Introduction of the formative course format resulted in both improved student performance and increased positive affect. In the original version of the course, student performance was already at a high level acceptable to instructors (Kitchen et al., 2003
). Moreover, this level had remained constant over several semesters, suggesting that the pedagogy used was consistent and well established. Thus, it was both exciting and significant to discover that further and large gains in performance could be realized by changing the system of examination and grading in the course. This improvement was complemented by the presence of positive student attitudes, especially during the third year. These outcomes developed over the 3 yr of this study as various aspects of the course were tailored to meet student needs as informed by evaluation data. During this process, a number of key components were identified that had noticeable impact on favorable student performance and affect.
Communication and trust between the instructor and students were central facets of the course. Although the instructor had to trust that students would take the weekly assessments seriously, students had to trust that there would be alignment between the weekly assessments and the final exam. Frequent comments by students suggested that at first, they were uncertain they could achieve proficiency in data interpretation. The instructor had to provide encouragement and reasons for students to remain positive until they could see the benefits of their efforts. For instance, he informed them that students in past semesters had succeeded at data interpretation and that the process would become easier over time. The instructor reminded students that helping each other would not be penalized; rating was criterion based, and students were not competing with peers for a grade. Instructors attempting a similar course layout must recognize that trust can be a troubling issue for students at first.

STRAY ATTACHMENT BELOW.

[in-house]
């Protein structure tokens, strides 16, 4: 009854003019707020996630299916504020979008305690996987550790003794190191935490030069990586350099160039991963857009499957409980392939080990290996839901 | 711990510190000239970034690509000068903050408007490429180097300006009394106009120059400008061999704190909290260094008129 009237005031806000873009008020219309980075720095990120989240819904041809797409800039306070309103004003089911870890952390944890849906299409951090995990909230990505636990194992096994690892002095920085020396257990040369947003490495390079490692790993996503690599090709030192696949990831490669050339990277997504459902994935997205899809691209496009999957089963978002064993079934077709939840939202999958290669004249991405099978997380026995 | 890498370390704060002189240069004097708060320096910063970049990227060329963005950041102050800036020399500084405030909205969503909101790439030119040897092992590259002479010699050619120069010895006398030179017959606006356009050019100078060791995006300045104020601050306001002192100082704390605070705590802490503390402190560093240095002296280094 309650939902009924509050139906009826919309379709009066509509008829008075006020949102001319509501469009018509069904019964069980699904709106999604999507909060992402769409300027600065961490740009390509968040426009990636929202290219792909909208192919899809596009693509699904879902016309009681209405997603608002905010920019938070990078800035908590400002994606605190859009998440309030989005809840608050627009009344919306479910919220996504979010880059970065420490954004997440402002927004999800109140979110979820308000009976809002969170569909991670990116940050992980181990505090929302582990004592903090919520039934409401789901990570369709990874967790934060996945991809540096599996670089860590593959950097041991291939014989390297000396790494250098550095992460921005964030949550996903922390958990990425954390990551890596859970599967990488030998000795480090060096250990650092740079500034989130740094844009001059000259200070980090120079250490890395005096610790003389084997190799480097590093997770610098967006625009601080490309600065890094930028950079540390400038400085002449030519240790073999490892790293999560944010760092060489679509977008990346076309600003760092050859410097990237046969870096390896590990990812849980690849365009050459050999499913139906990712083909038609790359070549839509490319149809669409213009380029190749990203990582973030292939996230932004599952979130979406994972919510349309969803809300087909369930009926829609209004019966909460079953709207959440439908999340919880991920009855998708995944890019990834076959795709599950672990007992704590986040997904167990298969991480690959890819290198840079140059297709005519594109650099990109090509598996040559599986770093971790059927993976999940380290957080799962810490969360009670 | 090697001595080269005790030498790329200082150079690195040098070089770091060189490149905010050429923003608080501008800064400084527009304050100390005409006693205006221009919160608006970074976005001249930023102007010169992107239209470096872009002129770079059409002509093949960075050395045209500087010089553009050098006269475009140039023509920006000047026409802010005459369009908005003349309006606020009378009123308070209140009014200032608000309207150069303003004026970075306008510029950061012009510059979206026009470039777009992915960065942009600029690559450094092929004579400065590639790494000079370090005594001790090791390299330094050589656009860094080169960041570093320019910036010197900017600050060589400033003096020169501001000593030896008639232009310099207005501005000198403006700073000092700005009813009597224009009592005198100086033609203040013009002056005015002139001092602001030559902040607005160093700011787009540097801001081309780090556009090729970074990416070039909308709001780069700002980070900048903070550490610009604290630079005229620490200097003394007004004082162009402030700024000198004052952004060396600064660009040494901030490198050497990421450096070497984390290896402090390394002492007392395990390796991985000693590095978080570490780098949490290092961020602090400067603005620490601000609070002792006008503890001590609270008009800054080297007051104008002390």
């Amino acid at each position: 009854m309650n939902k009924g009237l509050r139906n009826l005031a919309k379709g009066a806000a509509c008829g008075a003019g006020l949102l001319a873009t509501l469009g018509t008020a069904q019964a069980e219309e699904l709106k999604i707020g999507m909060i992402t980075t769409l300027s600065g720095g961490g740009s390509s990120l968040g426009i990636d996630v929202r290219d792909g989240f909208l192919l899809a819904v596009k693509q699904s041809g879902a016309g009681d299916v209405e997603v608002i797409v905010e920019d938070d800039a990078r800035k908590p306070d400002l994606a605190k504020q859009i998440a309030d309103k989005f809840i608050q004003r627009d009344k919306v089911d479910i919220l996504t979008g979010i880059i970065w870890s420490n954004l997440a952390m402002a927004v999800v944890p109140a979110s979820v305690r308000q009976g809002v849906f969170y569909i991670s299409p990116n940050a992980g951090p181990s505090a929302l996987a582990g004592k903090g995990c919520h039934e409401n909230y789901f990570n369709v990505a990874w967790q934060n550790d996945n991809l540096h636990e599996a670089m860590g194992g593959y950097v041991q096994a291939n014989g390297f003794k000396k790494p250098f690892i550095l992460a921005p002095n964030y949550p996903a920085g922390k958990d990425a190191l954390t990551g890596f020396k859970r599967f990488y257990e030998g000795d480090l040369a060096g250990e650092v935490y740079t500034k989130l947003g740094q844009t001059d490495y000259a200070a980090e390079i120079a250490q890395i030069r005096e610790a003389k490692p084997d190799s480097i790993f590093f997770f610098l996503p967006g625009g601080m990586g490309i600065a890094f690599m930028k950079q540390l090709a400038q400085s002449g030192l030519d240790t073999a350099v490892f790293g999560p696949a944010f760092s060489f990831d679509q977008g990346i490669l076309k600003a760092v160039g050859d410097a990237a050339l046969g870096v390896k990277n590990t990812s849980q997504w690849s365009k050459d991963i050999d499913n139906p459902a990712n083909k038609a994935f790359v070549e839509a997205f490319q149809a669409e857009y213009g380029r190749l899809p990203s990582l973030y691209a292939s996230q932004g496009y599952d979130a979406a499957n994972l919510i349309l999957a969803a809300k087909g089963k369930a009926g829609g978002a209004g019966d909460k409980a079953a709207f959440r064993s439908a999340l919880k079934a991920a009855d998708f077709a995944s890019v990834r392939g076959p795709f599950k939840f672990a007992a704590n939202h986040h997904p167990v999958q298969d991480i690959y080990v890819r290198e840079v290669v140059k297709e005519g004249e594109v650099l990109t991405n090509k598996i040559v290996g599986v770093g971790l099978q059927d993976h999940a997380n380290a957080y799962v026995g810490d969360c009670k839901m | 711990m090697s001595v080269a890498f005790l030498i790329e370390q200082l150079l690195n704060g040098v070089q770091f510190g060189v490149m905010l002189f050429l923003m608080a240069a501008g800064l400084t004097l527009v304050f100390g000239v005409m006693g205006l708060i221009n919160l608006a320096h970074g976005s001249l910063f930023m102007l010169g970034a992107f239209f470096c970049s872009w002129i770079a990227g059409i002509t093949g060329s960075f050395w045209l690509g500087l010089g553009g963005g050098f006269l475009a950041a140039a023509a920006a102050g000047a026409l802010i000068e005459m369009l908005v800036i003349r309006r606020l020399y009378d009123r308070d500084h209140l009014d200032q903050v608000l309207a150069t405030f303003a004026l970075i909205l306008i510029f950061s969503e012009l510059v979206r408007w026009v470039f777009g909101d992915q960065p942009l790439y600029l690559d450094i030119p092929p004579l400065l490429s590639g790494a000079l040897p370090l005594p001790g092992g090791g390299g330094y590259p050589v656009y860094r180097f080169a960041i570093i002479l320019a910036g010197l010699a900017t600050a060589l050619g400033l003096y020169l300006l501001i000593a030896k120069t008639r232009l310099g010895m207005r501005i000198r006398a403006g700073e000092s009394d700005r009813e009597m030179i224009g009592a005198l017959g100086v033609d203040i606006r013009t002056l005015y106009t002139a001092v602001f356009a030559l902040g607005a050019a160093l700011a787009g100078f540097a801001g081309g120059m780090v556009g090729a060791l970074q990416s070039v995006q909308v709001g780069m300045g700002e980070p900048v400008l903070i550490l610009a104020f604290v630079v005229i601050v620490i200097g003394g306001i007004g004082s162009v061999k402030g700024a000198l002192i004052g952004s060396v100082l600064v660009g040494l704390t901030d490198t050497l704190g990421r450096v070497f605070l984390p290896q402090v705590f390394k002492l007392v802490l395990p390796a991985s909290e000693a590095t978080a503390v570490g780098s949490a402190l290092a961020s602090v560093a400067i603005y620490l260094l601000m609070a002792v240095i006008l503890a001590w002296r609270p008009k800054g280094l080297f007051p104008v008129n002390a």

Another important component of the course was control. We suspect from conversations with students that one source of frustration for students is the feeling they do not have control over a situation. Because students in this course were acquiring a new skill, they did not yet have command of data interpretation. We mollified student apprehension about the new technique by delaying judgment of performance in the course until the final exam, allowing students to achieve proficiency at their own pace. That is, a student who achieved “A”-level proficiency the day before the final exam would receive the same final grade as a student who worked at “A”-level from the first day of class. This format allowed time for students to experiment with different methods until they gained control over data interpretation and discovered what would lead to success. Weekly formative assessments also saved students the worry and anxiety often associated with midterm exams.